". . . a switchboard was being installed.  A tall, light-haired woman was supervising this operation, meantime doing a dozen other things—answering the telephone, talking to people, selling subscriptions—all of which did not interrupt her other job of putting the circulars into envelopes for the new bill.  I watched her.  It seemed to me she had become conservative, businesslike and quite distant.  That impression was probably due to the same absorption that I noticed in everyone else.  Eleanor Fitzgerald was a wonderful warmhearted person.  She stayed with the Provincetown Players, giving to them everything she had—her health, her time, her warm devotion, her life—up to the very end."(3)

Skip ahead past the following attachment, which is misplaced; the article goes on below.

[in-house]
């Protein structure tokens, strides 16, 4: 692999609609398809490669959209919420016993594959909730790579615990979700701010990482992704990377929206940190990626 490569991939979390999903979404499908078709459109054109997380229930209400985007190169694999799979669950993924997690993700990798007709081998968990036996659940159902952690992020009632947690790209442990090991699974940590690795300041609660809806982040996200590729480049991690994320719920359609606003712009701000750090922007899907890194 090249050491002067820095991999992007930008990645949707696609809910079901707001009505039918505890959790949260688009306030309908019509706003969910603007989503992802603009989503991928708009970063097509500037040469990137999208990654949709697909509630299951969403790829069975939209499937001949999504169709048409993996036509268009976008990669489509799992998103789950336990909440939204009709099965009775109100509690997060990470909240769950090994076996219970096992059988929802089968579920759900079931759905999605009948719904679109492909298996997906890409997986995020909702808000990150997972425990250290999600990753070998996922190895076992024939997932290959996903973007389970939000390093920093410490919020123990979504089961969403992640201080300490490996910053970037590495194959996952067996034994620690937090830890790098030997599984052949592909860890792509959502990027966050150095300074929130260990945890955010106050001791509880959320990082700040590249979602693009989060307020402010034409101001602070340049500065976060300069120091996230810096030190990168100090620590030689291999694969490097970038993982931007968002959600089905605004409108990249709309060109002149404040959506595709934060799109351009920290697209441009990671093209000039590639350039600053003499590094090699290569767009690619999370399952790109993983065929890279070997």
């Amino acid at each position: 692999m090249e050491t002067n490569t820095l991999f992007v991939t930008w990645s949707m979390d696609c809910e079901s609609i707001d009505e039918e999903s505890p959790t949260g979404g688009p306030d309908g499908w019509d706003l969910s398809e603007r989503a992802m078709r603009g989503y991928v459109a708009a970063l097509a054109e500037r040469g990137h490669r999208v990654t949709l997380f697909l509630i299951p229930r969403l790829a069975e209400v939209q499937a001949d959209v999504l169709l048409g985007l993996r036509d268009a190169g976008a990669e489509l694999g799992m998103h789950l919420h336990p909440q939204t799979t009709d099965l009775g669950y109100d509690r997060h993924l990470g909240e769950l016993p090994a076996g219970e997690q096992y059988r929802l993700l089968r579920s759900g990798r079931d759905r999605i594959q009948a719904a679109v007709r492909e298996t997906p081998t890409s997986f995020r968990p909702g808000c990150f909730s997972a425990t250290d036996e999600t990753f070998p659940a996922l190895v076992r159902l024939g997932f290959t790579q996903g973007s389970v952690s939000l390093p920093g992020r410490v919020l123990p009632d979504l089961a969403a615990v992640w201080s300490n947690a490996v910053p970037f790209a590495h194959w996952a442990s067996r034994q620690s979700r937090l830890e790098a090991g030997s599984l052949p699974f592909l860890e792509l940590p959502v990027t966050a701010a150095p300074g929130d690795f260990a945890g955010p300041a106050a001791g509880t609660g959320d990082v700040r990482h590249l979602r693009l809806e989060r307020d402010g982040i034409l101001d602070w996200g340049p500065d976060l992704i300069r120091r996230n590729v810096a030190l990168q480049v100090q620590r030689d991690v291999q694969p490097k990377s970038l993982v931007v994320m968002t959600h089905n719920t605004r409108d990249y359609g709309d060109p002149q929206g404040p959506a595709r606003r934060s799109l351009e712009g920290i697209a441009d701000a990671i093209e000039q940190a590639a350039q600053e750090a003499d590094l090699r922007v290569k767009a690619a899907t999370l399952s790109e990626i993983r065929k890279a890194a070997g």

Fitzgerald’s efficiency and ability to organize, as well as her warm personality, quickly made her essential to the daily work of the Players.  Cook was already complaining in late October that he couldn’t have enough of her time.(4)

© Jeff Kennedy, 2007.

(1) “A Three-fold Destiny” 1.

(2) “A Three-fold Destiny” 4.

(3) Boulton 220.

(4) George Cram Cook, letter to Susan Glaspell, 24 October 1918. Berg Collection, New York Public Library,